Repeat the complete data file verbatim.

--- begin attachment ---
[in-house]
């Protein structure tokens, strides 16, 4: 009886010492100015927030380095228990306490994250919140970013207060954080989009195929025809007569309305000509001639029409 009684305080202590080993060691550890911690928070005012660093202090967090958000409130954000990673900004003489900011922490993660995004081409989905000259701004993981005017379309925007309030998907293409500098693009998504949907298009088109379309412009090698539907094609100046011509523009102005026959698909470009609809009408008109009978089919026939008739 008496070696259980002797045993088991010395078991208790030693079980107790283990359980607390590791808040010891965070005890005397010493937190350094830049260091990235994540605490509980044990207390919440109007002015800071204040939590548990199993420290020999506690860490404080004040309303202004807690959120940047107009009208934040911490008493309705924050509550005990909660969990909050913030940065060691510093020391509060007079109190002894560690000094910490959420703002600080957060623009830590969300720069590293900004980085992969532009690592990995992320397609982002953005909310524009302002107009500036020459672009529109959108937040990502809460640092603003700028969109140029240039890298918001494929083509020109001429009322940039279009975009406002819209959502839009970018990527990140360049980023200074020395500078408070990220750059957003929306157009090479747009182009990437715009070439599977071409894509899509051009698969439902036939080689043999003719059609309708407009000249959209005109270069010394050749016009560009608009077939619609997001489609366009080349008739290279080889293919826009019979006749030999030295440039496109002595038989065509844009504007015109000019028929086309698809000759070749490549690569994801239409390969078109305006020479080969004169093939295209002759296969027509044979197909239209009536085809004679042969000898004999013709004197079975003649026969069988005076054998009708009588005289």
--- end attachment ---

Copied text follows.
[in-house]
């Protein structure tokens, strides 16, 4: 009886010492100015927030380095228990306490994250919140970013207060954080989009195929025809007569309305000509001639029409 009684305080202590080993060691550890911690928070005012660093202090967090958000409130954000990673900004003489900011922490993660995004081409989905000259701004993981005017379309925007309030998907293409500098693009998504949907298009088109379309412009090698539907094609100046011509523009102005026959698909470009609809009408008109009978089919026939008739 008496070696259980002797045993088991010395078991208790030693079980107790283990359980607390590791808040010891965070005890005397010493937190350094830049260091990235994540605490509980044990207390919440109007002015800071204040939590548990199993420290020999506690860490404080004040309303202004807690959120940047107009009208934040911490008493309705924050509550005990909660969990909050913030940065060691510093020391509060007079109190002894560690000094910490959420703002600080957060623009830590969300720069590293900004980085992969532009690592990995992320397609982002953005909310524009302002107009500036020459672009529109959108937040990502809460640092603003700028969109140029240039890298918001494929083509020109001429009322940039279009975009406002819209959502839009970018990527990140360049980023200074020395500078408070990220750059957003929306157009090479747009182009990437715009070439599977071409894509899509051009698969439902036939080689043999003719059609309708407009000249959209005109270069010394050749016009560009608009077939619609997001489609366009080349008739290279080889293919826009019979006749030999030295440039496109002595038989065509844009504007015109000019028929086309698809000759070749490549690569994801239409390969078109305006020479080969004169093939295209002759296969027509044979197909239209009536085809004679042969000898004999013709004197079975003649026969069988005076054998009708009588005289």